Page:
By making students resort to tuition, we have indirectly absolved schools and teachers of their major responsibility, writes JD Lovrenciear.
The prime-minister-in-waiting, Anwar Ibrahim, in his campaign trail for the Port Dickson by-election, has launched a portal to make tuition classes available online across the nation.
While this may be seen as a novel attempt to make tuition classes free and accessible (where there is IT connectivity), we need to ask some fundamental questions.
Firstly, every pupil spends a good five to six hours a day, five days a week in the classroom. This does not include the time required for extra-curricular activities that take up time after school hours including Saturdays.
Secondly, tuition has become an almost essential need among students nationwide. Many government teachers conduct private tuition to cash in on the demand for tuition. In fact, many parents are even sending pre-school children for tuition classes.
Meanwhile, the numerous tuition centres that have been mushrooming in the country over the last few decades even proclaim that that they can guarantee passes in examinations and develop holistic, smart children.
The question is, why has tuition become a prerequisite for every school child?
If pupils cannot be taught adequately in school, where they spend much of their time, how can a mere two or three hours of tuition per week make them excel?
Indeed, the intention to offer free online tuition may sound all noble and popular. But by doing so we have now entrenched a questionable way out of a major failure. That failure is our schools.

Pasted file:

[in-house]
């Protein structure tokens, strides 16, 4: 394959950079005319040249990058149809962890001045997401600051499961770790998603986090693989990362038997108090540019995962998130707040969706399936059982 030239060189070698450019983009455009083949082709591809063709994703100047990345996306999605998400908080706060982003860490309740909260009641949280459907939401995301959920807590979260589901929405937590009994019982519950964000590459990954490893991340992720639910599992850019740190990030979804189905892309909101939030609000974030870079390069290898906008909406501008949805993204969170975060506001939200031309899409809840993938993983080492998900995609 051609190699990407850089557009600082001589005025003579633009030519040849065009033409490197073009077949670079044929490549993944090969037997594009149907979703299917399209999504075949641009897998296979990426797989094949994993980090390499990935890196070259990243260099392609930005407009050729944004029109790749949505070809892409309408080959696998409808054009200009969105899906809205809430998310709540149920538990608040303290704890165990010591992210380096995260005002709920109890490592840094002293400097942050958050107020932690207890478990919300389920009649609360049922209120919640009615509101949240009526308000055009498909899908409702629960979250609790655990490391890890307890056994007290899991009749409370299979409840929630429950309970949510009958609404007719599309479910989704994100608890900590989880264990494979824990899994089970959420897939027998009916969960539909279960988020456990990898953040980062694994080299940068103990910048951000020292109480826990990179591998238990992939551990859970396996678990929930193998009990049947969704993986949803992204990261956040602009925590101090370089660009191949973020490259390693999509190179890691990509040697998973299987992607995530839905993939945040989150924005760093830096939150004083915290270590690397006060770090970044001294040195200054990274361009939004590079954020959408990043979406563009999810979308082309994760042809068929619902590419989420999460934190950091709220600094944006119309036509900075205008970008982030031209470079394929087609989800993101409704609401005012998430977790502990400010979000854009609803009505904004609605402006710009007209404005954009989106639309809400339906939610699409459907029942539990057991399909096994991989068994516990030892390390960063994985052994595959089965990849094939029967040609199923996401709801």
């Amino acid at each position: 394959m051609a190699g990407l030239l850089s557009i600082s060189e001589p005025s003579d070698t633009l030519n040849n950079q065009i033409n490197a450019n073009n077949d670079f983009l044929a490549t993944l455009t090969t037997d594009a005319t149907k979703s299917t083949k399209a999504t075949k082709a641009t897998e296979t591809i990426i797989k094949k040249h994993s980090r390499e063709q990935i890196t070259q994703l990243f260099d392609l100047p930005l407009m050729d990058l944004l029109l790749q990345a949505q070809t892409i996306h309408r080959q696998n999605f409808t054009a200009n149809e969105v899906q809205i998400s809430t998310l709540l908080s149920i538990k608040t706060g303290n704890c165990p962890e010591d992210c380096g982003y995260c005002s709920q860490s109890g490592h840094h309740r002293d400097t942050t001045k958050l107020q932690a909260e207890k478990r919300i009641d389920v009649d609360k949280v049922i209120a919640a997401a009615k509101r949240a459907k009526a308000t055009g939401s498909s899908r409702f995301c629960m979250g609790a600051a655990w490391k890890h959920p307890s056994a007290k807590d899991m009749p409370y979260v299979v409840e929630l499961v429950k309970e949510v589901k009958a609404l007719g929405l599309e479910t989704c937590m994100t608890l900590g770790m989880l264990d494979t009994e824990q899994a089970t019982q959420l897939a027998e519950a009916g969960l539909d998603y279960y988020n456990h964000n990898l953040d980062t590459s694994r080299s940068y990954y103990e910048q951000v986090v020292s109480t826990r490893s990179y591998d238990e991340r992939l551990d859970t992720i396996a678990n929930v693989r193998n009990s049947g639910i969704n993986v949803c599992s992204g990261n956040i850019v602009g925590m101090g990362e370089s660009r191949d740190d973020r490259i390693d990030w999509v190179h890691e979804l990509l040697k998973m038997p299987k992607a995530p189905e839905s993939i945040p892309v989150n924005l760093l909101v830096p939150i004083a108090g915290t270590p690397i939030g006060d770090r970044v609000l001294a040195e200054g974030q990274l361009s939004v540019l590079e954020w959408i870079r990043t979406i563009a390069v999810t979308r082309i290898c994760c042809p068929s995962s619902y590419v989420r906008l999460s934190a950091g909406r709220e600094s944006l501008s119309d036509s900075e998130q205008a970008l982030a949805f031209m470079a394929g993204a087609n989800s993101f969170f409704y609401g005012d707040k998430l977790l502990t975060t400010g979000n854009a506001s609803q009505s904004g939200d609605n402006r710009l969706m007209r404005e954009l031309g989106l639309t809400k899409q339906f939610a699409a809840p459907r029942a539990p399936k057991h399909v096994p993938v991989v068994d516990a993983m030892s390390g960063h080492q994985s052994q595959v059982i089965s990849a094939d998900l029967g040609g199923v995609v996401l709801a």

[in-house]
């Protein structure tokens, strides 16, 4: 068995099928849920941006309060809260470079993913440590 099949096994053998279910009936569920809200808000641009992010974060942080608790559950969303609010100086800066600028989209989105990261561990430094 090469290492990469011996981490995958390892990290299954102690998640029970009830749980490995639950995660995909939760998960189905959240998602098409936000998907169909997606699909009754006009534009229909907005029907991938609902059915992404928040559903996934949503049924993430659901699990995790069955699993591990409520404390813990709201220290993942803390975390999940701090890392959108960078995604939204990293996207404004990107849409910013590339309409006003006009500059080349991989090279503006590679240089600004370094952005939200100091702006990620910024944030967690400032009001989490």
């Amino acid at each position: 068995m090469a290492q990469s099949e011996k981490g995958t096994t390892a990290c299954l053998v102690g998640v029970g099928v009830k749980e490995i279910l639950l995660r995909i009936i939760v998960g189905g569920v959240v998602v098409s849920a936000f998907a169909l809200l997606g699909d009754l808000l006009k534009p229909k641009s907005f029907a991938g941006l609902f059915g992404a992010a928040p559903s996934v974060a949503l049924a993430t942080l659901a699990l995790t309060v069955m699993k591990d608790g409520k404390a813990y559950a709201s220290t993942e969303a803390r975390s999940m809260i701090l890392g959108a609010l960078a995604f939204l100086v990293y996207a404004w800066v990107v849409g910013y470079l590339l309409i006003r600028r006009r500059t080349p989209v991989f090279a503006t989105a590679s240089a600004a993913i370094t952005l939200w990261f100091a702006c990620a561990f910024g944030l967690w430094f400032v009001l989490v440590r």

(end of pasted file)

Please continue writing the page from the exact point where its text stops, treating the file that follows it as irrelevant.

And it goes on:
By making students resort to tuition, we have indirectly absolved teachers of their major responsibility: to educate and prepare our children for life and to ensure that they acquire knowledge and form attitudes that can build a progressive society.
By making tuition essential, which is now popularised by this free online option, we may unknowingly have created another big chasm between urban and rural kids. How will Anwar deal with all those children who do not have computers and internet connectivity and skills to tap into these free online tuition classes?
If only we can resolve to bring back the past glory of schools, there would be no need for tuition. If only we can have the national resolve to believe that passing examinations is not the only path to success, we would have crafted a population that is resilient and capable of providing the skills the country needs.
If only we can resolve not to politicise education but let passion rule in the training, education and selection of teachers and principals, we would have enabled and empowered schools, rather than tuition centres, to be the sole cradle to prepare our children.
It is time to search the nation’s soul if we truly want this new Malaysia to be any greater.